The Swiss Financial Cloud and the data centre network it is based on are fundamentally geared towards high scalability. Financial institutions that choose to enter the cloud undergo a structured onboarding process and the application ecosystem is subject to a thorough analysis. The form of self-service that companies are used to from a public cloud only becomes available to customers once their compliance, security and service requirements have been clarified and technically mapped. The private cloud is therefore more like a community cloud, which is exclusive to the Swiss financial industry. At first, the usage of private cloud services is limited. The more experience customers gain with different cloud models and the more services that are available in the public cloud, the better the individual solutions can be implemented and operated in line with the customer’s needs.

Carrier quality in demand

In such an environment, it is important that components continue to develop at manageable costs. A rapid expansion of capacities, flexible expandability and easy handling mean that the components must not be monolithic and large in terms of their architecture. A more compact design also has a positive effect on performance. The setup and management software must enable the components to be integrated quickly into existing configurations. The configuration of the hardware itself has to be supported by high reliability, low latency and high bandwidth. Huawei applies the robustness demanded by the carrier market to its enterprise business.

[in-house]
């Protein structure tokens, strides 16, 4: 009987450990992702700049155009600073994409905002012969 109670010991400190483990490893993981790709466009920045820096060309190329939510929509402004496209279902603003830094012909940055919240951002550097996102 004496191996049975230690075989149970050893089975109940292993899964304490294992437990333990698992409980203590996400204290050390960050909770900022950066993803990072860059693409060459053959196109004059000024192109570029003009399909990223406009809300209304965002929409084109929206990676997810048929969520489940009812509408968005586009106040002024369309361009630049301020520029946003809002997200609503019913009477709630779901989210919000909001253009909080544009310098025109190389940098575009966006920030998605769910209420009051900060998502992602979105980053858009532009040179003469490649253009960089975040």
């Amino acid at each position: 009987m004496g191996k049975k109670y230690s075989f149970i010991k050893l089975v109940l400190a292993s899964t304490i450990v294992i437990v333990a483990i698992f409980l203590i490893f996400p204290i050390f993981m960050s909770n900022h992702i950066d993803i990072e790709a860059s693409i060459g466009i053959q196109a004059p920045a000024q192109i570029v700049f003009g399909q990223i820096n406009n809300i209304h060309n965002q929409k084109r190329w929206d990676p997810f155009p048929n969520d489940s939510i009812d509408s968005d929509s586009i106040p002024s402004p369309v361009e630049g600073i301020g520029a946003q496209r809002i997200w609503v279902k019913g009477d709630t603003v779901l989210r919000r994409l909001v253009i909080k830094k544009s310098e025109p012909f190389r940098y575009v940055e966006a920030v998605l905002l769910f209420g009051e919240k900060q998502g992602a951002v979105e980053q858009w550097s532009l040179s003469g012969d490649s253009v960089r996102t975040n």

The architecture is based on proprietary developments so that there are no incompatibilities within the solutions. During operation, the storage and server components require little maintenance because the firmware is stable and is upgraded once a year, if necessary.

We wish for more flexibility and delivery times of under three weeks for the planning.

Roman Flütsch, Head Operations & Member of the Management at Inventx
Focus on service

According to Flutsch, however, it is not only these technical features that are a key factor: "For rapid scaling, it's important for us to understand how our partner is set up in terms of delivery and maintenance. Delivery times of less than three weeks are desirable for predictability on the one hand and flexibility on the other. We also evaluated whether the devices had already been subjected to pre-testing ahead of delivery, so that time could be saved and nasty surprises avoided during the configuration and implementation phases.